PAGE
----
Docs don’t mention how these work. When I call:
The result of that is a DownloadTask pointer. What isn’t clear is who owns this task pointer? Does whatever mechanism in JUCE that downloads things in the background then delete these tasks when no longer used?
Or should I call delete once the callback
This function has been updated to return
unique_ptr, which should make the ownership semantics clearer.
Hmmm, so that makes it interesting. Cause when downloading something in the background, you typically want to fire-and-forget, until you get a callback telling you that it is done.
I guess this means if I don’t capture the
unique_ptr and store it somewhere, then the task is immediately deleted and no download will take place?
If the client code is responsible, when is it safe to delete? Should this be done within
URL::DownloadTask::Listener::finished()? Or should I wait until after that method been called?
I think a few lines of text for the doxygen output is necessary here to clear up usage.
“Fire-and-forget” is usually the wrong approach for any kind of async task. You typically want some kind of handle so you can monitor its progress or cancel it and clean up appropriately (what if you app wants to quit etc.).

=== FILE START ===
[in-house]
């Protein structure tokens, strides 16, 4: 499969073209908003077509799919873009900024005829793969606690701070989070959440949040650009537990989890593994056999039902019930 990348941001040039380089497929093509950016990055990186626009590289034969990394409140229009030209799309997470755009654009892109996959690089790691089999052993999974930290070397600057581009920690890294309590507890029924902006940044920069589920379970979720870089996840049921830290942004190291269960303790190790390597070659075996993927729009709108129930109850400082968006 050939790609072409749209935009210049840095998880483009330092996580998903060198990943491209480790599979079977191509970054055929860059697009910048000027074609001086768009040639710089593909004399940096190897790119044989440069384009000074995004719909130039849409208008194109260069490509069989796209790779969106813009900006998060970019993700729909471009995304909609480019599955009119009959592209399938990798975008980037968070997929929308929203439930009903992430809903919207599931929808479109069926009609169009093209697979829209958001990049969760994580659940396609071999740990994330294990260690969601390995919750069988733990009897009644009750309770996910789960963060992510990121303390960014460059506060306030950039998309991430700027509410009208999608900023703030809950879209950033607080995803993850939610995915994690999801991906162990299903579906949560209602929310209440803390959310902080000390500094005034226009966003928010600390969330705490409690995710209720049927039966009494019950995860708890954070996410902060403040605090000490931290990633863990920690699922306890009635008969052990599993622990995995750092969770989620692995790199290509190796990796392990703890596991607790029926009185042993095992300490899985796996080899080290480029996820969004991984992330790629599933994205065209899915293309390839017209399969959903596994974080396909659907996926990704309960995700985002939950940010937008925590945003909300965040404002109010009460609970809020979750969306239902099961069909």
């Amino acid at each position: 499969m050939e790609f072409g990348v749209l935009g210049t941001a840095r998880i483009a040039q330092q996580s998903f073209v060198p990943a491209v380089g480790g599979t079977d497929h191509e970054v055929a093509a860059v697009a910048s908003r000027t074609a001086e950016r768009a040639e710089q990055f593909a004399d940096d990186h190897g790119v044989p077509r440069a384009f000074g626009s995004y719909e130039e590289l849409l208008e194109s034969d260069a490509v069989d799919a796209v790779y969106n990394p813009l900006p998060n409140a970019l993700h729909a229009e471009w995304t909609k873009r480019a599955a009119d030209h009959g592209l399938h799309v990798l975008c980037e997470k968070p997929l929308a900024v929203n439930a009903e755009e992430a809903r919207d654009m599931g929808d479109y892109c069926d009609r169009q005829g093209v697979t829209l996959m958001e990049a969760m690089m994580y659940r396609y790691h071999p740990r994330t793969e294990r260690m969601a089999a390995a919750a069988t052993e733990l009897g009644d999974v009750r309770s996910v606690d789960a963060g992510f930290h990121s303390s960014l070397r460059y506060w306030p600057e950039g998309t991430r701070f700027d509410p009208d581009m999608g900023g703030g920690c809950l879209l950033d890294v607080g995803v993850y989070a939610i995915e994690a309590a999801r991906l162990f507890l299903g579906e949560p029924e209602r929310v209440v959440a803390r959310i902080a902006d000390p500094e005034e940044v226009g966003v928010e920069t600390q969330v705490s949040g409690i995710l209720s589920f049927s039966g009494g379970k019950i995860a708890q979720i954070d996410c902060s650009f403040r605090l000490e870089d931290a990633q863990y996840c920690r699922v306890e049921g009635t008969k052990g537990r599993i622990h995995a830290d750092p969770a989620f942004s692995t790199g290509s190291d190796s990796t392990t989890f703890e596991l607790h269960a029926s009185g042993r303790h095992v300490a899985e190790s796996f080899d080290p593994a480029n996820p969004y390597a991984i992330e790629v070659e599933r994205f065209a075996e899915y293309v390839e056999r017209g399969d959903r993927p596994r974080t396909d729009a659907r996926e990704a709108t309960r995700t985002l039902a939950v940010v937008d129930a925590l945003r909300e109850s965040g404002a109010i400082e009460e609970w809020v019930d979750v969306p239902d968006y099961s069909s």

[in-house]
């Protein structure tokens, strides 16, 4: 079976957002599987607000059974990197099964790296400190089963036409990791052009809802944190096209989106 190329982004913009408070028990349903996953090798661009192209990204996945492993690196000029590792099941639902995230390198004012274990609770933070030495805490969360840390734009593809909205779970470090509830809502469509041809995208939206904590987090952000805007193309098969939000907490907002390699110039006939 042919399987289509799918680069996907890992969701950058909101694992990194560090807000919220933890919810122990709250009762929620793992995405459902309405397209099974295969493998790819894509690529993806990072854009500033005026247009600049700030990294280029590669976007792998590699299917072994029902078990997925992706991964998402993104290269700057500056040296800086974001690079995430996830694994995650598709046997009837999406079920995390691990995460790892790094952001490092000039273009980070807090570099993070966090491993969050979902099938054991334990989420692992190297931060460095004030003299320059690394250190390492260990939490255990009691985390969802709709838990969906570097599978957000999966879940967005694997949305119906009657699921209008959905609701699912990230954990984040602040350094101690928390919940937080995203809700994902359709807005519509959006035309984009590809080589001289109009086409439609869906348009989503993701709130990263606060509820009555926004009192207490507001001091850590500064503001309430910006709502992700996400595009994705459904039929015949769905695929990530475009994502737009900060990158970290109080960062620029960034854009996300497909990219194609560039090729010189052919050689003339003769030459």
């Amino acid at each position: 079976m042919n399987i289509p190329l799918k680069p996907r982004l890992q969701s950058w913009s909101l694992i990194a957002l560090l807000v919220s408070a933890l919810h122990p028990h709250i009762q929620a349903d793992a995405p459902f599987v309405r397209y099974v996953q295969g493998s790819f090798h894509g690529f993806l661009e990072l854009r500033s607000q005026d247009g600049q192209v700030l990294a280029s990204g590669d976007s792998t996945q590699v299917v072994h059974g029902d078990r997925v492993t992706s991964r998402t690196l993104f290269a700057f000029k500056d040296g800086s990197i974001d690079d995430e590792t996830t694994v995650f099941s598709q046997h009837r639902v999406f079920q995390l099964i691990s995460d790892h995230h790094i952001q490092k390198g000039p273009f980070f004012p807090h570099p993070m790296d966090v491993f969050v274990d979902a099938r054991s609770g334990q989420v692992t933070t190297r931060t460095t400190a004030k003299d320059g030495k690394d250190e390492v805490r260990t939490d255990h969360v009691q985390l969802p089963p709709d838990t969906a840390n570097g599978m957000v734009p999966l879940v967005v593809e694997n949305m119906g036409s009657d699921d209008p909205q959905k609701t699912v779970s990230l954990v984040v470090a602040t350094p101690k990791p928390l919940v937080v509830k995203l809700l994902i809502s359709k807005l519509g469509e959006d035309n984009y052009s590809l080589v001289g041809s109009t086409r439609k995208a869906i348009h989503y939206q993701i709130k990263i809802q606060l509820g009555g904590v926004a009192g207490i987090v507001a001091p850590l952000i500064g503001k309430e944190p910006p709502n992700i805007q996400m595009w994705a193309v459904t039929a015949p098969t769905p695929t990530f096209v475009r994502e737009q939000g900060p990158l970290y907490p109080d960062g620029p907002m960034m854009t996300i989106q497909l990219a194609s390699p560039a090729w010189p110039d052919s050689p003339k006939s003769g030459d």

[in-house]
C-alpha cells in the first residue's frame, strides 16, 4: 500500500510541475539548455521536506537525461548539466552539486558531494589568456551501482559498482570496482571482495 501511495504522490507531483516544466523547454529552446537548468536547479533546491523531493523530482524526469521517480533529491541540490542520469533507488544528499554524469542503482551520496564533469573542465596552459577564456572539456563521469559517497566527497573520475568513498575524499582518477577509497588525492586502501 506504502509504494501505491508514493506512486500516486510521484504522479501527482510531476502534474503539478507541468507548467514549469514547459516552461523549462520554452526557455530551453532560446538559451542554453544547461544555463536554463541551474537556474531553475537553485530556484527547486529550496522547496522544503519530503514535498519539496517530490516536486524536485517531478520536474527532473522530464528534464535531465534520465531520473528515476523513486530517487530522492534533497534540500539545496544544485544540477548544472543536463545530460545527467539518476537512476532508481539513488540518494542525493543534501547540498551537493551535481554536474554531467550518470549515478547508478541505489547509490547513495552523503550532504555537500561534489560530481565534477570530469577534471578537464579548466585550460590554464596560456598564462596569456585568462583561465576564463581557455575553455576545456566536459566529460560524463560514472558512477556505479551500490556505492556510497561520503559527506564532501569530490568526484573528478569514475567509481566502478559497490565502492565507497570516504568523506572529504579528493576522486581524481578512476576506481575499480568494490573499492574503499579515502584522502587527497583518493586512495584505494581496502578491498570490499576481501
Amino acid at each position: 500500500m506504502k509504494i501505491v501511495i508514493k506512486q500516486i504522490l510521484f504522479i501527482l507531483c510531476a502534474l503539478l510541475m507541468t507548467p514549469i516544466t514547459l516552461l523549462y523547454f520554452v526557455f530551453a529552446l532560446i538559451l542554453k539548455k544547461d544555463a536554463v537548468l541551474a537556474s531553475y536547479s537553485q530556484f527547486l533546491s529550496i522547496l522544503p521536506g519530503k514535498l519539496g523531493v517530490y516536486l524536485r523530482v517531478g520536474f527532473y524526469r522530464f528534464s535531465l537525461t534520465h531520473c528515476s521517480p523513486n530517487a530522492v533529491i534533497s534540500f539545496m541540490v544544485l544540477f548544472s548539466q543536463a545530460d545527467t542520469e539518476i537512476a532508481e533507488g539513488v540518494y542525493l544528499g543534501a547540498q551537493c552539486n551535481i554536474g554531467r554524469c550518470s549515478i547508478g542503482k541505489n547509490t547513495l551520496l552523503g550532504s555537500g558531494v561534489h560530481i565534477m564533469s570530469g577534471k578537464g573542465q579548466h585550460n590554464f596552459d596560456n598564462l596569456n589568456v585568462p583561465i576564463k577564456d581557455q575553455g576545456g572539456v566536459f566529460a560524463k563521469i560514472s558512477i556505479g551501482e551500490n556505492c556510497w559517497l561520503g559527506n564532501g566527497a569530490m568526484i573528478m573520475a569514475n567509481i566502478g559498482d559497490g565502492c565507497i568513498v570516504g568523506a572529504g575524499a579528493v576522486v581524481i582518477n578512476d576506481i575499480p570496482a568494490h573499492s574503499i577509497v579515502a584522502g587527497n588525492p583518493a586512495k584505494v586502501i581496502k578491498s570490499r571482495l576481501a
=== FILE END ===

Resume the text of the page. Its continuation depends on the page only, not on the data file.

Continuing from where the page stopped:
The task-based approach that
std::async uses is a pretty good general example of this paradigm.
I agree that a note about whether you can delete a
DownloadTask during its callback would be helpful though.
Why is it the wrong approach? This is why there is a listener for it, right? Shouldn’t the object that inherits from the listener and implements
progress() be the right place to deal with this?
Cause now we’ve got this hybrid where one part of the code starts something, another object gets all the callbacks, but the original piece of code is where the pointer is stored and presumably needs to delete it at some point.
Instead, I think the ownership of the pointer should be handed off to the object that deals with the callbacks, and it should be made more obvious when the pointer is deleted, or when it needs to be deleted.
I think the listener interface is orthogonal to the ownership semantics.
If you’re worried about needing a place to store the pointer, this is much worse than needing a class to inherit from the listener interface just to manage the lifetime of the download.
To me, it’s much cleaner to have your model own the pointer (and hence the download task) and then have any UI elements use the listener interface for reporting info to the user.
To be honest though, I probably wouldn’t use the listener interface at all these days and just poll the pointer for the relevant info. You’ll probably be updating something on a timer anyway to show progress.